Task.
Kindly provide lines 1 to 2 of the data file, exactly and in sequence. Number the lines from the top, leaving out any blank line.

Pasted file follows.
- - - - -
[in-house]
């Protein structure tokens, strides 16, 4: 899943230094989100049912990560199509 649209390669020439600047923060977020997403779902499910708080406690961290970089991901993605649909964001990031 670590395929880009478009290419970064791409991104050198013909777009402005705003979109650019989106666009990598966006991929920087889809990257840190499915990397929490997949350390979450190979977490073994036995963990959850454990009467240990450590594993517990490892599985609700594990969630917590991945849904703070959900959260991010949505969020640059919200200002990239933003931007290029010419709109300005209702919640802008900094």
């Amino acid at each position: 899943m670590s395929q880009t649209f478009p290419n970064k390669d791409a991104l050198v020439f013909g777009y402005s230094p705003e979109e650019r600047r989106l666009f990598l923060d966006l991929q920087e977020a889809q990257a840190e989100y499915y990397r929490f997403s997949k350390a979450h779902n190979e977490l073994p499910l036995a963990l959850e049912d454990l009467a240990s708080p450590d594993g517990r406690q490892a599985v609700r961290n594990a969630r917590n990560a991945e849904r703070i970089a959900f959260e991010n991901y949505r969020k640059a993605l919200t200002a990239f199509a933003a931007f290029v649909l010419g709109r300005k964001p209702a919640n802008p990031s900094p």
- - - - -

[in-house]
């Protein structure tokens, strides 16, 4: 899943230094989100049912990560199509 649209390669020439600047923060977020997403779902499910708080406690961290970089991901993605649909964001990031 670590395929880009478009290419970064791409991104050198013909777009402005705003979109650019989106666009990598966006991929920087889809990257840190499915990397929490997949350390979450190979977490073994036995963990959850454990009467240990450590594993517990490892599985609700594990969630917590991945849904703070959900959260991010949505969020640059919200200002990239933003931007290029010419709109300005209702919640802008900094």